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Dealing with Dental Anxiety

  • Post category:Treatments

Dental anxiety is more complex than simply having unpleasant feelings when it comes to visiting the dentist. For many, the anxiety can be crippling and they could avoid going to the dentist altogether! This is not ideal as you could be avoiding treatment that is necessary for your health. If you experience dental anxiety, you are not alone. A significant percentage of the population describes experiencing some form of anxiety when it comes to visiting the dentist. Despite the fact that your dentist does not want to hurt you and does their best to ensure that you are comfortable during your procedures; dental anxiety is still fairly common. 

Take a deep breath

Practicing some simple breathing exercises can help calm your nerves. During your appointment make sure you focus on your breathing. When people are anxious, they tend to hold their breath, which only heightens panic and stress levels. Focus on breathing deeply and slowly, a consistent rhythm will make you more at ease.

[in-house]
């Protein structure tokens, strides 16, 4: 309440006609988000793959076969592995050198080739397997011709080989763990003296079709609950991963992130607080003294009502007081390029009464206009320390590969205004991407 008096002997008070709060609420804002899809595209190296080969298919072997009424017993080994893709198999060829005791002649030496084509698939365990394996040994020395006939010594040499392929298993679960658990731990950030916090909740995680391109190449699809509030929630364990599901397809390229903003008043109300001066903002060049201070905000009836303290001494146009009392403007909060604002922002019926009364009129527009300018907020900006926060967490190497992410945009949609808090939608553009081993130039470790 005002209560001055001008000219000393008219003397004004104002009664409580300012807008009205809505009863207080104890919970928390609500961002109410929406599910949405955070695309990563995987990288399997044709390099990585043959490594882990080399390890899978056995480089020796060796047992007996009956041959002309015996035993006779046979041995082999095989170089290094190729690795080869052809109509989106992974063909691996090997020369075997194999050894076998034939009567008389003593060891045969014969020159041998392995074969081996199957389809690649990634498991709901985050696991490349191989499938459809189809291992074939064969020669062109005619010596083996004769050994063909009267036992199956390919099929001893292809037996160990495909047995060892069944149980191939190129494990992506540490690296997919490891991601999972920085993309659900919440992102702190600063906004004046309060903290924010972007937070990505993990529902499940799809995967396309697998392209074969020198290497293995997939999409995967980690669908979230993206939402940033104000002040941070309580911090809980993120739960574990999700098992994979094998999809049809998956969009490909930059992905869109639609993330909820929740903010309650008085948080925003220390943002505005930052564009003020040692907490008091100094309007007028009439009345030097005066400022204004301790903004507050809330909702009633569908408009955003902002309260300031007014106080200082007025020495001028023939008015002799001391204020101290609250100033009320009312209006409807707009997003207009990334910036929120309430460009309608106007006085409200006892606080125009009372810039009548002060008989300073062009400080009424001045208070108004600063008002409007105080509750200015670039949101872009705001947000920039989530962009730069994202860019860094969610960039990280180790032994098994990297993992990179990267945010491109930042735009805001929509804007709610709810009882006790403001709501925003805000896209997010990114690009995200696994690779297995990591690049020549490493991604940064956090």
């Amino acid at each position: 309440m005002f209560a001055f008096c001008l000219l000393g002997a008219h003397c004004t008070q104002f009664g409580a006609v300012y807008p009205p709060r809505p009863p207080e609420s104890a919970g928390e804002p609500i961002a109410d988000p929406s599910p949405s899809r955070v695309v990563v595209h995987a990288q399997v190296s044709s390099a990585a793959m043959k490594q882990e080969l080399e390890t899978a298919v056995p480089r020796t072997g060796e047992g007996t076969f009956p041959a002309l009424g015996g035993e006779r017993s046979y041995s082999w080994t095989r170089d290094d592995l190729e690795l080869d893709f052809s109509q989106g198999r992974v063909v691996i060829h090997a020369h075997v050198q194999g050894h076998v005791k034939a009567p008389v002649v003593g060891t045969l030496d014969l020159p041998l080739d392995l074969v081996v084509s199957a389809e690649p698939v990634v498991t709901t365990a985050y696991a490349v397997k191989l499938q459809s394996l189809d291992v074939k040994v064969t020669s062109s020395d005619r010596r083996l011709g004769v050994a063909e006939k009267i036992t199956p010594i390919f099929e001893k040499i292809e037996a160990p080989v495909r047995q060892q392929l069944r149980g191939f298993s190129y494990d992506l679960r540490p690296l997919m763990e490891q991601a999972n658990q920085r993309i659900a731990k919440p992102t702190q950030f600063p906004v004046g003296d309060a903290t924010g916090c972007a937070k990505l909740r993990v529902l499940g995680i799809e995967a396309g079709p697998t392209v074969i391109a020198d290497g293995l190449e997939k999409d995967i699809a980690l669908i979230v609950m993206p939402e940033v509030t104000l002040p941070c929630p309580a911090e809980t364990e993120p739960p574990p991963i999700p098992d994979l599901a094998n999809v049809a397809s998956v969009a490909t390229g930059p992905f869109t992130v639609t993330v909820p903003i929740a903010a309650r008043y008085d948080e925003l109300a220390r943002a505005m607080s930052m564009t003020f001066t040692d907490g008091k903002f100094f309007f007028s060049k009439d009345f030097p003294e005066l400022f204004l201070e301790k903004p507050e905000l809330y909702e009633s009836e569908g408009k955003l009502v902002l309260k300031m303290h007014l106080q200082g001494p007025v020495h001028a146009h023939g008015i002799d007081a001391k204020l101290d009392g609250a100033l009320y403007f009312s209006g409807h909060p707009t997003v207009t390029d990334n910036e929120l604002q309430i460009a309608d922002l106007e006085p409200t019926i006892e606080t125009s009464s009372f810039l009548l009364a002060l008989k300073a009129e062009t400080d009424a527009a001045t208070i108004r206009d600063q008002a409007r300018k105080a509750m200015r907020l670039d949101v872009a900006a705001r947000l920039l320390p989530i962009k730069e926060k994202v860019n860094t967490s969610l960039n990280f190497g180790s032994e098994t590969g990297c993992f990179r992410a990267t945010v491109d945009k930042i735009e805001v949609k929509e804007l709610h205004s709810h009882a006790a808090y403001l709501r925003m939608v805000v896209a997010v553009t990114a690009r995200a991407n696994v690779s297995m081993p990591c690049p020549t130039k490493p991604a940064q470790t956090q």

Listen to music

Your dentist may allow you to listen to some music during your appointment to distract you from the sound of the drill. Nowadays, you can purchase wireless earphones which will not get in the way of your dentist’s equipment. Speak to your dentist first about this one to see if he/she will be able to work efficiently while you listen to your music.

Understand what will happen during your appointment

Our mind can come up with some really wild scenarios when we are nervous! Speak to your dentist about your procedure so that you have a good understanding about exactly what will take place during your appointment. Read all the preparatory materials and gather as much information as you need to feel comfortable. Ask questions to prepare yourself for the appointment. This will give you a sense of control over the situation, which can help reduce your anxiety.

Bring a friend

Sometimes bringing a friend or family member along to your appointment can bring a greater sense of ease. Ask a loved one who understands how you feel if they wouldn’t mind coming along with you for some moral support.

Talk to your dentist

Speak to your dentist about how you are feeling. We’ve seen this before and are no strangers to handling anxious patients. Don’t be afraid to ask if your dentist offers sedation for certain treatments. Simply knowing that your dentist is on your side and understanding of your fears can be a great help.